11 May 2017
Transcript - #2017093, 2017

Doorstop interview, Canberra

SUBJECTS: Budget 2017

TREASURER:

Good morning. I think that people are seeing after Tuesday night the real fairness of the Budget which we’ve handed down. I think they see that it’s a responsible and fair path back to budget balance. They can see that the essential services that they rely on have been guaranteed in this Budget and we’re doing everything we possibly can to put downward pressure on the rising costs of living. It was a clear national economic plan – both in the Budget I handed down on Tuesday night and in the Budget I handed down last year – which charts the way forward for growth that supports more and better paid jobs, whether it’s our investments in nation building infrastructure, backing in small businesses, skilling Australians and indeed continuing on the path of the changes we announced last year, with lowering the corporate tax rate over the next 10 years to provide that incentive for investment in the country. Our defence industry plan, which is breaking ground literally, certainly in South Australia and all around the country where those projects are continuing. Our investment in science agenda and investing in this new research and these new and innovative industries which can drive our growth going forward. Growth supported by our export trade agreements, continuing to deliver right across the country. So, a clear national economic plan, a Government living within its means. A Government guaranteeing essential services like Medicare and schools support for children in every school around the country, all of it increasing over the next 10 years and over the next four years. But importantly it is all fully funded. Every cent of it is fully funded in the Budget I handed down on Tuesday night which shows the Budget returning to balance over the next few years into 2021-21 and indeed we will not be borrowing any more to pay for everyday expenditure in just over a year from now in 2018-19.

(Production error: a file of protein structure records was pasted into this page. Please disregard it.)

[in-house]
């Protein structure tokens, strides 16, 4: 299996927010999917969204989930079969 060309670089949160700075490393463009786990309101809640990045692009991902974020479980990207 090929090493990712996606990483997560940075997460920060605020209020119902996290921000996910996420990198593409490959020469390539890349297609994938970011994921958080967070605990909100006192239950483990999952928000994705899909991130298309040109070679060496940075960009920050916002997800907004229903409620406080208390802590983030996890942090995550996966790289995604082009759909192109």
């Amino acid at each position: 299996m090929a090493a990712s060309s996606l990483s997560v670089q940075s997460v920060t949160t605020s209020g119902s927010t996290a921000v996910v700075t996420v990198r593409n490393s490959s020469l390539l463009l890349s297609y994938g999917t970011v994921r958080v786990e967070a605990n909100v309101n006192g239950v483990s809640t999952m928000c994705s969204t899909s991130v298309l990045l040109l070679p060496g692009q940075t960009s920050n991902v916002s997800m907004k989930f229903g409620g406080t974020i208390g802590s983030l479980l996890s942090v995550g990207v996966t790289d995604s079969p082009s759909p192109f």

Alternatively tonight, when the Leader of the Opposition is walking around with massive holes in their fiscal position – the Budget position that they went to the last election with – he needs to be very clear with small business tonight. Is he going to increase their taxes if he is elected at the next election? He’s walking around saying that he’s got $50 billion for things that he says are in his spending plans. Well, over $20 billion of that has already been legislated through the Parliament to cut taxes for small and medium size businesses, and so he has to decide. Is he going to put up taxes on small business to fund his plans? Or is he going to do what is necessary and actually have plans that are funded – fully funded. Otherwise it’s just the same thing it always is – Labor promising more and more and higher spending, but not being able to pay for it and that’s just a cruel hoax, it’s a cruel hoax on Australians and Bill Shorten needs to end the cruel hoax when it comes to his unfunded promises.

QUESTION:

Treasurer, you mentioned the corporate tax cuts. Isn’t that another reason why the banks shouldn’t pass on the cost to the taxpayer?

TREASURER:

Well, I think that’s a good point, Laine. Over the next 10 years we’re looking to reduce the corporate tax rate for all companies in Australia to make them more competitive. It is not an unusual thing for banks to have a tax, a levy on their liabilities. These arrangements exist all over the world and it’s I think entirely reasonable and fair to have this structural change to how we tax this important sector. I want banks to be unquestionably strong, but I also want them to be unquestionably fair and I want them to be unquestionably competitive for consumers as well. The four major banks have taken up a much bigger space in our market over the last 12 years and particularly since the Global Financial Crisis. Our smaller and regional banks are growing and we need to make sure they’re competitive against the big banks as well so we can get more of a level playing field, which, at the end of the day, just means more choice for customers.

QUESTION:

Are you going to budge?

TREASURER: